Solution for the Israeli-Palestinian conflict
The CDU/CSU is in favor of a two-state solution and supports initiatives “that promote peaceful coexistence between Israelis and Palestinians”. The Greens see “unilateral measures such as an annexation of occupied territories or the ongoing construction of settlements in violation of international law” as an obstacle to peace. The SPD calls to end all terror and condemns “settlement construction in violation of international law.”
The nuclear agreement with Iran
The SPD calls for a resumption of talks with the U.S. administration on “the full implementation of the international nuclear agreement (JCPOA) with Iran.” The CDU says it is in favor of Iran’s strict compliance with its obligations under the 2015 Vienna nuclear agreement (JCPOA), and that Iran should end its ballistic missile program and “its aggressive role in the region.” The Left Party wants Germany to work towards the restart of “negotiations on the nuclear agreement with Iran” and for “all parties to commit themselves to compliance.”
For the Greens, “the existence and security of Israel” as a home for the Jewish people is “non-negotiable.” The CDU/CSU and SPD declare Israel’s existence and security to be part of Germany’s raison d’etre and also oppose those who “reject Israel’s right to exist.” Both parties recently agreed on a ban of the flag of radical Islamist terrorist organization Hamas, which seeks the destruction of the Jewish state. The FDP calls for the International Holocaust Remembrance Alliance’s (IHRA) definition of antisemitism as a point of reference for acting against “antisemitic and anti-Israel business practices, such as those that occur in air travel. The Liberal Party also clearly opposes the BDS movement.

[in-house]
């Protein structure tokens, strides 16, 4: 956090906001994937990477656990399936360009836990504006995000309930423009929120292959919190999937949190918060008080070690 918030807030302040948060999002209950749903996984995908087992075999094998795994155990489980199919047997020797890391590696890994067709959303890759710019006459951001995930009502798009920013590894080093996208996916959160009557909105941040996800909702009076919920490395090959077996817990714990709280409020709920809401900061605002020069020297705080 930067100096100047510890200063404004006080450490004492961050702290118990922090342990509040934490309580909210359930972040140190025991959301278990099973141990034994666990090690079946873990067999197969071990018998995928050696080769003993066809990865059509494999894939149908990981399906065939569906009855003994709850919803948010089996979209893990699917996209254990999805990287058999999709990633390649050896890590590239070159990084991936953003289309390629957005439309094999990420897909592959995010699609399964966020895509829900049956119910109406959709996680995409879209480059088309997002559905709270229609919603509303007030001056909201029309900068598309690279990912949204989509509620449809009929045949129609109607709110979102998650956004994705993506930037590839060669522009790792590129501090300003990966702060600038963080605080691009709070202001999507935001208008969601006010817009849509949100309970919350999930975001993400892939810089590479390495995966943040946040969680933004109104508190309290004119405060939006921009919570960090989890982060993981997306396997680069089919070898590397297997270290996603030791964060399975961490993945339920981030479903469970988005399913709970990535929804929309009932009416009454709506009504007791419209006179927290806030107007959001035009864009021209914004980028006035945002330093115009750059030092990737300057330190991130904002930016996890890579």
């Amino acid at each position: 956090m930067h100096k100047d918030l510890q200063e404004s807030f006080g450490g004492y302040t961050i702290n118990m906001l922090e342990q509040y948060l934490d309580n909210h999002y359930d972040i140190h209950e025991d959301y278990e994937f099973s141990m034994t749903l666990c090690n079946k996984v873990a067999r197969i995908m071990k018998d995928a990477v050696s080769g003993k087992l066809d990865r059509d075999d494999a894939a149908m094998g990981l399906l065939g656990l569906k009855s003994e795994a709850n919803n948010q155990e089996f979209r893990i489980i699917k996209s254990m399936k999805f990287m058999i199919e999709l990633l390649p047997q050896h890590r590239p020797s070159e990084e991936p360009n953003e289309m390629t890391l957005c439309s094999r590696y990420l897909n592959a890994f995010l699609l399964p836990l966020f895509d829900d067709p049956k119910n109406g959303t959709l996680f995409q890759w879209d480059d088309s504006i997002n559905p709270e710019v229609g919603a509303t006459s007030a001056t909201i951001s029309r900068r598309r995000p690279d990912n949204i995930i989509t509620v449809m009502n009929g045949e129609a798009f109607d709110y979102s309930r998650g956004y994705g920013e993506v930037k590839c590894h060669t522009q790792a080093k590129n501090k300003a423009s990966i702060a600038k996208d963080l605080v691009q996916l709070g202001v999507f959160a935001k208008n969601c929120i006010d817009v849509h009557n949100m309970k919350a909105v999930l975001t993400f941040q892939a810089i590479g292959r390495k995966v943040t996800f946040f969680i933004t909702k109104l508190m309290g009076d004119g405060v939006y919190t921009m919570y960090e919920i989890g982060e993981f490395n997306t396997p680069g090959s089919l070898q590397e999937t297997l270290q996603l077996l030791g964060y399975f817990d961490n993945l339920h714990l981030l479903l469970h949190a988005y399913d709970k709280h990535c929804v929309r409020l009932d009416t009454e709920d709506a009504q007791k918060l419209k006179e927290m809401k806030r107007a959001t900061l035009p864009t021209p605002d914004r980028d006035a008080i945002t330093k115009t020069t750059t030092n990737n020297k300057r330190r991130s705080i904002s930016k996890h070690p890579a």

The Christian Democrats are particularly opposed to antisemitism, which they say must be fought, regardless of whether it comes from the far-right, the far-left, or from milieus with a migrant background. The Greens see it as a “joint responsibility” to counter antisemitism “with all determination.” The Liberal Party calls for “decisive action” against “every form of antisemitism.” The Social Democrats support the establishment of a prosecutorial office specializing in antisemitism and racism. The Left Party calls for the replacement of the Office for the Protection of the Constitution with an “independent” observatory for antisemitism and other forms of discrimination.
Jewish life in Germany
The Greens and the Liberal Party explicitly advocate with the Jewish community in Germany in their election programs. For the FDP, Jewish life in Germany is an integral part of the country’s civil society. The Greens want to “consistently promote Jewish life and make it visible.” The Left Party sees a special responsibility because of the crimes committed by the Germans against Jews. They want to encourage a “critical analysis of German history”. The Social Democrats also promise to better support the scientific processing of eyewitness accounts and source material on the Nazi era.